Toyo Tire Loses $110M Verdict In Dispute With Rival

An Illinois federal court found Toyo Tire Corp. liable for a laundry list Wednesday including: defamation, unfair competition, unjust enrichment, deceptive trade practices and tortious interference with a rival’s contracts. The jury awarded the rival, Atturo Tire Corp., $10 million in compensatory damages and $100 million in punitive damages.

ToyoPhoto Credit: Shutterstock

The trial stemmed from settlement agreements Toyo negotiated in an action that it brought before the U.S. International Trade Commission in 2013.

In the 2013 action, Toyo asked the ITC to investigate foreign tire manufacturers for design patent infringement. Atturo, nor its products, were named in the action, but as Toyo executed other settlement agreements with various companies, it included a line stating “Toyo is aware of additional tires that it believes infringe other Toyo intellectual property not asserted in the ITC action,” and listed one of Atturo’s tires.

Atturo claims that the accusation destroyed their relationships with those Toyo settled with, many of which were vital customers.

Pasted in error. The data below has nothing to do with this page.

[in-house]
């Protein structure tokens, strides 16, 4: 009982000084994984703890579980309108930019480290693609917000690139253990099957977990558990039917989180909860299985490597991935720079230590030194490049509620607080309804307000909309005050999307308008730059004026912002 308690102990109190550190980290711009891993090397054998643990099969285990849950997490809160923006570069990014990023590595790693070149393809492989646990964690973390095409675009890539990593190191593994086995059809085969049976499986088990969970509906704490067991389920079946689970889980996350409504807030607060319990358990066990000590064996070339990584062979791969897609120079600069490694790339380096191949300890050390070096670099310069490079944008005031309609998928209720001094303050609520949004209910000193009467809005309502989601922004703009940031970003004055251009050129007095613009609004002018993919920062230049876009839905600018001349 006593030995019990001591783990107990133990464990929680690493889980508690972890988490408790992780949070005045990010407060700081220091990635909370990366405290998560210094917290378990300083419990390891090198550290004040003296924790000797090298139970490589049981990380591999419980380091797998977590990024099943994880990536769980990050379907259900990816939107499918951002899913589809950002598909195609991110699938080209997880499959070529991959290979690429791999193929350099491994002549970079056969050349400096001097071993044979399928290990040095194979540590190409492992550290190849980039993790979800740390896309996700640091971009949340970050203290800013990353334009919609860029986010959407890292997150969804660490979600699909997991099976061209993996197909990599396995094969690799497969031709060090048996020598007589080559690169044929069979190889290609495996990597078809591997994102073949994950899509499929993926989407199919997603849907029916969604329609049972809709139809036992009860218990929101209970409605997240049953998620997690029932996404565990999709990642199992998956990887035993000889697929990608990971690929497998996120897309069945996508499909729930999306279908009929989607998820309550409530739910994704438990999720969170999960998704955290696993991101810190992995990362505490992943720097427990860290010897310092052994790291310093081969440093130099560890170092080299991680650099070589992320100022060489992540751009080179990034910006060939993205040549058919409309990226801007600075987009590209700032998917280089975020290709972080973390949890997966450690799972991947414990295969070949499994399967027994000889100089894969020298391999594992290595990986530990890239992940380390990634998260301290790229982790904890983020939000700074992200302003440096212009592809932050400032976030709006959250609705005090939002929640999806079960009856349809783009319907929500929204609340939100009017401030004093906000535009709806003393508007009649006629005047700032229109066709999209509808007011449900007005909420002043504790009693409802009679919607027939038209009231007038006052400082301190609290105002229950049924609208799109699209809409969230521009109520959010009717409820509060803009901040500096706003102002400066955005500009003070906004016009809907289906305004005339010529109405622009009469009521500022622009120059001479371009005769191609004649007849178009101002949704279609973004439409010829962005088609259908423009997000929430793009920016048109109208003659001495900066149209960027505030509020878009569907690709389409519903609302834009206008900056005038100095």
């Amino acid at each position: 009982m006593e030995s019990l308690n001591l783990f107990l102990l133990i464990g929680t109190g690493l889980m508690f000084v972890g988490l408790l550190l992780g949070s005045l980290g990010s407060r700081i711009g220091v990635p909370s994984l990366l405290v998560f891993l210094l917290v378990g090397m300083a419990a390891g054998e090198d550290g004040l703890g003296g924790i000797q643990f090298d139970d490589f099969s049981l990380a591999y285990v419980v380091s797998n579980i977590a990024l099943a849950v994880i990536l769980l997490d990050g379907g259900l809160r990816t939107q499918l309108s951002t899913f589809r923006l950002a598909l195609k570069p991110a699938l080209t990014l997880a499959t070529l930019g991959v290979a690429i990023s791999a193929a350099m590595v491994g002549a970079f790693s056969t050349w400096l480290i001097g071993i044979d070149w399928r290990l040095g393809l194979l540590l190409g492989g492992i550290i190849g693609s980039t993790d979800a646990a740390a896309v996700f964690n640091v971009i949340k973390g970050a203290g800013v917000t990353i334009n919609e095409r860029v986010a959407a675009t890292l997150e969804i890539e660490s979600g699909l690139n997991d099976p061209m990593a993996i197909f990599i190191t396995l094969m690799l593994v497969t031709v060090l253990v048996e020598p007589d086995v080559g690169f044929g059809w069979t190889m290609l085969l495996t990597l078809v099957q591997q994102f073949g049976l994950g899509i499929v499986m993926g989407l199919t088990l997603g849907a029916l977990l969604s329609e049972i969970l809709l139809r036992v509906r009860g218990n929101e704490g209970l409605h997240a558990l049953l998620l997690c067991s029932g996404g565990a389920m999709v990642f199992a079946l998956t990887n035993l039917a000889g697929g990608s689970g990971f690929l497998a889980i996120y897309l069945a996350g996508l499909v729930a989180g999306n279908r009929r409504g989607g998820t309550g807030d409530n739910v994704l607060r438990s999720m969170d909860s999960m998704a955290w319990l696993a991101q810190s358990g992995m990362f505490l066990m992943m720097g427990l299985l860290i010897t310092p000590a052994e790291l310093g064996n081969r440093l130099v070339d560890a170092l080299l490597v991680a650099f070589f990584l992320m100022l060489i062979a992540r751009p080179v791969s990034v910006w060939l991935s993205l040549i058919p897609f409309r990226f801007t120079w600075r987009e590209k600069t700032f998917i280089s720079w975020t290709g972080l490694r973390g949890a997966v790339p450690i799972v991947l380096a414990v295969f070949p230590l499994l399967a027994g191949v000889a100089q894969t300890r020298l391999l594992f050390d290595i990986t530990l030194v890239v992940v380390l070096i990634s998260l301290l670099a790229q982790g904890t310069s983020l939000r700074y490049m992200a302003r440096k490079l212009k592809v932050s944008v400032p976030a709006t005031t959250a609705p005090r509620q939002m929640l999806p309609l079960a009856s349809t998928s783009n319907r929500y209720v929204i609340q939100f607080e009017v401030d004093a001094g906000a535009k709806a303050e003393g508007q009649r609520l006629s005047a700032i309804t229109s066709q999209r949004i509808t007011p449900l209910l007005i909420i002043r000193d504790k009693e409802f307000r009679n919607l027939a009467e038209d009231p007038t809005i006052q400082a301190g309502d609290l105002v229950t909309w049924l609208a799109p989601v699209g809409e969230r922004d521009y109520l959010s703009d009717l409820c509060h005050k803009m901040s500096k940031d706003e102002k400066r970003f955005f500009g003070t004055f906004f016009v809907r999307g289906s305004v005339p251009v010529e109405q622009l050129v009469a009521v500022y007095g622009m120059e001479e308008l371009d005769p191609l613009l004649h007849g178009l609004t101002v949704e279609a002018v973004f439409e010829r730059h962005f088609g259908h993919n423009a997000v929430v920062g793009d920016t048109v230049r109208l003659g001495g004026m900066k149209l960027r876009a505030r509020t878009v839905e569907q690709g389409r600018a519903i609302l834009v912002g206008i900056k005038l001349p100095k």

Toyo did bring litigation against Atturo in 2014, claiming the latter infringed its trade dress. Atturo filed its counterclaims related to the ITC settlements in that same suit.

In February of this year, U.S. District Judge Mary M. Rowland granted Atturo a summary judgment win as to the trade dress claims and rejected a summary judgment bid from Toyo directed at throwing out the counterclaims.

In its 2014 complaint, Toyo alleged Atturo was deliberately ripping off the design of Toyo tire treads under its Open Country brand. Judge Rowland ruled in February that the design couldn’t be protected.

But Judge Rowland also said Toyo’s arguments ran afoul of trademark law’s functionality doctrine.

“Testimony, from Toyo’s own witnesses, establishes that the asserted trade dress, both in its individual elements and as a whole, serves a utilitarian purpose and impacts the quality of the tire,” Judge Rowland wrote.

“Toyo’s focus on what is ‘necessary for the tire’ is misplaced,” she added.

Judge Rowland noted the Seventh Circuit had clarified the functionality doctrine as recently as last year when it tossed a machine parts manufacturer’s trade dress claims over conveyor belt fasteners.

In 2017, a federal judge assigned to the case, U.S. District Judge John Z. Lee, rejected Toyo’s efforts to assert favorable ITC rulings in the case, describing the efforts as an “anti-competitive weapon” and a “sham,” because they did not directly involve Atturo as a party.

In her February ruling, Judge Rowland wrote that Judge Lee’s criticism of Toyo’s conduct only “further underscores why the purpose of the litigation privilege would not be served in this case.”

In a statement to Haute Lawyer, Toyo said, “Toyo Tire is disappointed and respectfully disagrees with the jury’s verdict in this trial. We remain confident in our position and look forward to receiving the judge’s final ruling. At this time, we are unable to comment further on this matter.”

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